While it is readily accepted that our seaports are a critical component of the US national infrastructure, a clear understanding of how these engines of commerce are protected is not so readily appreciated. What is of surprise to many is that it is not the federal government that is providing security for our nations seaports, but rather it is local governments and port authorities coupled with local law enforcement and private security companies. Were it not for local governments protecting the seaports themselves, federal agencies such as INS, Customs, and the Coast Guard would not be able to perform their mission. Therefore, it is of significant concern to the Maritime Security Council that the extraordinary needs of port authorities and local governments for funding to perform fundamental security operations necessary not be overlooked when monies for infrastructure security enhancements and recurring operational costs are being allocated. Absent state-directed funding and federal reimbursements for completed security capital improvements, we can expect that many ports will simply be unable to meet the many challenges created as a consequence of the horrible events of September 11.
Maritime Homeland Security: Where Does It Begin?
As I testified before the US Senate's Commerce Committee in October, it would be a catastrophic mistake for us to consider US borders and coastlines as our first line of defense against foreign-based foes. In addition to enhancing domestic seaport security measures, the Maritime Security Council believes it is critical to push back the boundary of homeland security to foreign ports of origin. Particularly in an age of increasingly available Weapons of Mass Destruction, it must be seen as a dangerous policy to await the arrival of a suspicious cargo into an American seaport before it is subjected to scrutiny.
A program analogous to the Federal Aviation Administration's foreign airport security assessment program needs to be developed and funded. A foreign seaport assessment program would need to identify those ports that fail to meet minimum security standards with such standards being agreed to through the UN's International Maritime Organization. There is presently movement in that direction by the US Coast Guard, the Department of Transportation, and organizations such as the Maritime Security Council in meetings with the IMO in London. The next critical element would be for the US to spearhead a program that would provide technical assistance and, where necessary, financial help to those ports that serve as potential points of origin for those bent on harming American interests.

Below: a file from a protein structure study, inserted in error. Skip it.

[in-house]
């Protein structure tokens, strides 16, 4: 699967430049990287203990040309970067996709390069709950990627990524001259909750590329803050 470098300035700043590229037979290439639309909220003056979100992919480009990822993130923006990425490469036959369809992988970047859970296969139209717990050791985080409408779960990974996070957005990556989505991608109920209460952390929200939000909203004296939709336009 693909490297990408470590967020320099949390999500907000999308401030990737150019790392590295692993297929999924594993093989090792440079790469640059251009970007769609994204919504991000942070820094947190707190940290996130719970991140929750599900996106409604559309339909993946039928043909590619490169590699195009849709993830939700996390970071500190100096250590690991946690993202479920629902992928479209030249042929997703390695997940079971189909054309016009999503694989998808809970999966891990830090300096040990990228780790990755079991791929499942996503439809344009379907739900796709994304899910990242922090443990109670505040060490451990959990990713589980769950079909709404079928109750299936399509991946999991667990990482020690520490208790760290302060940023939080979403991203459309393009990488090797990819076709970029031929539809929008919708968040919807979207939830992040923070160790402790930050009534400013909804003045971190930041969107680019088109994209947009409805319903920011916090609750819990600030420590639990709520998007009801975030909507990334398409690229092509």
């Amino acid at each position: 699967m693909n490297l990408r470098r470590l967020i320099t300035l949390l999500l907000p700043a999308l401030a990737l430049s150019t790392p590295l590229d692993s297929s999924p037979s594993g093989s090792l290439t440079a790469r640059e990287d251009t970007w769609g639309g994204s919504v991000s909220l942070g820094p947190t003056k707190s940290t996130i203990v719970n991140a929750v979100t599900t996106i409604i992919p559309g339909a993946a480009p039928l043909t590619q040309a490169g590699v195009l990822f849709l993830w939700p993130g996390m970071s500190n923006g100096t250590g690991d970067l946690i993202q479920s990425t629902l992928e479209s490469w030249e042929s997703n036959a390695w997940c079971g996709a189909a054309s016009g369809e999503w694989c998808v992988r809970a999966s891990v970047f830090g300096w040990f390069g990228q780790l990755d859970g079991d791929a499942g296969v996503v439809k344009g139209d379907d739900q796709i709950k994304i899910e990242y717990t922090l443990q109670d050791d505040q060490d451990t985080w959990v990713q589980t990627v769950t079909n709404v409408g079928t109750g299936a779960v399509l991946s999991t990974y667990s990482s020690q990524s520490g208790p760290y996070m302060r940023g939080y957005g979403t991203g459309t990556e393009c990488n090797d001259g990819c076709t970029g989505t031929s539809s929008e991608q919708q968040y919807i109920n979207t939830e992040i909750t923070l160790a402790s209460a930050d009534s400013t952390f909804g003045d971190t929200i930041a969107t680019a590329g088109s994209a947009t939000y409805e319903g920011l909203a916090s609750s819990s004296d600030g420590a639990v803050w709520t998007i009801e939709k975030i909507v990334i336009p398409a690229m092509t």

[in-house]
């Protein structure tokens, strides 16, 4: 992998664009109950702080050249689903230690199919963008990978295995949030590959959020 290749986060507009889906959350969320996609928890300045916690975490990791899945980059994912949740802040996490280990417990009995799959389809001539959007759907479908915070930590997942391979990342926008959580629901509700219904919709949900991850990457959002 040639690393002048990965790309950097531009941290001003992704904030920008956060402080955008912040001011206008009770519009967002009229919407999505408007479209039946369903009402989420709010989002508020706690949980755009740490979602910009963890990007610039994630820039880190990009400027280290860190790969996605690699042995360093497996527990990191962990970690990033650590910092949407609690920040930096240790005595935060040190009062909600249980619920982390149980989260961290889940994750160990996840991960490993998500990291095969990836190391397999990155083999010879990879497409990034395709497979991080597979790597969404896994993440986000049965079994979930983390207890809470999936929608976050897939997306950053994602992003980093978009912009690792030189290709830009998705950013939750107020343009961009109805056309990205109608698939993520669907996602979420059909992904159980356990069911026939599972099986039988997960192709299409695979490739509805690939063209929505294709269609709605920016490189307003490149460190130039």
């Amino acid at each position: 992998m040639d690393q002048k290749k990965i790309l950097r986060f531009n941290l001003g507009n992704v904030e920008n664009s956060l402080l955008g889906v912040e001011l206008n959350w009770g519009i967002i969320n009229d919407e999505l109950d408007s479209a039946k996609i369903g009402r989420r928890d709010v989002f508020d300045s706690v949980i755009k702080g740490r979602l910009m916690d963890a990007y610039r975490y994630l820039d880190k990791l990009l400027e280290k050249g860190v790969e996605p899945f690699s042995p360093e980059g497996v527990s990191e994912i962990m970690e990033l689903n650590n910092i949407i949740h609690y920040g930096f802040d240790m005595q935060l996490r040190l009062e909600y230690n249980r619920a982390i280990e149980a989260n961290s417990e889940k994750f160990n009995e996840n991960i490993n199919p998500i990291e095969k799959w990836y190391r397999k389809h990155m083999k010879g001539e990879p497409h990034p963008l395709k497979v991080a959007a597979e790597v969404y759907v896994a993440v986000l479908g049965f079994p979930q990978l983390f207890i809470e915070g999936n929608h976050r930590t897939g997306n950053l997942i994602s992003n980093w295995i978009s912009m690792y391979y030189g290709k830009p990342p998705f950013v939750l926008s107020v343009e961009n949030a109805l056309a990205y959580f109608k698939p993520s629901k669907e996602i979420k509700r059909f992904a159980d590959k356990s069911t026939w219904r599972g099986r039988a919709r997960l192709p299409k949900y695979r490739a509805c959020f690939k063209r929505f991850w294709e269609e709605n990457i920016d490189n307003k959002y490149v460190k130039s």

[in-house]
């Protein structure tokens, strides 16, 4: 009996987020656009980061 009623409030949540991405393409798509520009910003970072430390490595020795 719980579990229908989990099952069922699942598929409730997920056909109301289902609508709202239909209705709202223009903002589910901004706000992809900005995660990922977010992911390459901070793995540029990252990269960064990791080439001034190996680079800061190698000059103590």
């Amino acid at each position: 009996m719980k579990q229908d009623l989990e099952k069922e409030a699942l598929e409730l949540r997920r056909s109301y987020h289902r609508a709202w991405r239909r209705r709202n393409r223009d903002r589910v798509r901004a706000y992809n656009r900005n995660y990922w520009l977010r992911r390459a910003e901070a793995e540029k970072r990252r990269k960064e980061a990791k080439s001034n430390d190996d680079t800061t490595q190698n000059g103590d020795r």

The Maritime Security Council recommends to this Committee that every port of origin with ships bound for a US destination should be audited at least once every three years, with non-compliant ports being audited annually until they achieve compliance. Implementation of this program, and the sanctions that would become a part of it, will create self-sustaining financial incentives for compliance with these new international port security standards.
Training and Certification of Maritime Security Professionals
The Maritime, Port and Rail Security Act of 2001 creates a mechanism for establishing training and certification standards for maritime security professionals. It creates the Maritime Security Institute, under the direction of the Federal Law Enforcement Training Center, as an international center for training and certification. This program would also be open to foreign personnel responsible for managing port or vessel security operations. The Maritime Security Council is proud to have been instrumental in this component of the Act and we believe it will prove to be one of the significant legacies of this legislation.
The Maritime Security Council thanks you, Madam Chairwomen and the other members of the Committee for the opportunity to provide this testimony. We at the MSC stand prepared, as we always have, to assist the Committee and its staff on its important efforts, and we will be dedicating a significant portion of our International Maritime Security Conference, being held in Ft. Lauderdale, March 6 - 8, 2002, to discuss the issues raised in this hearing.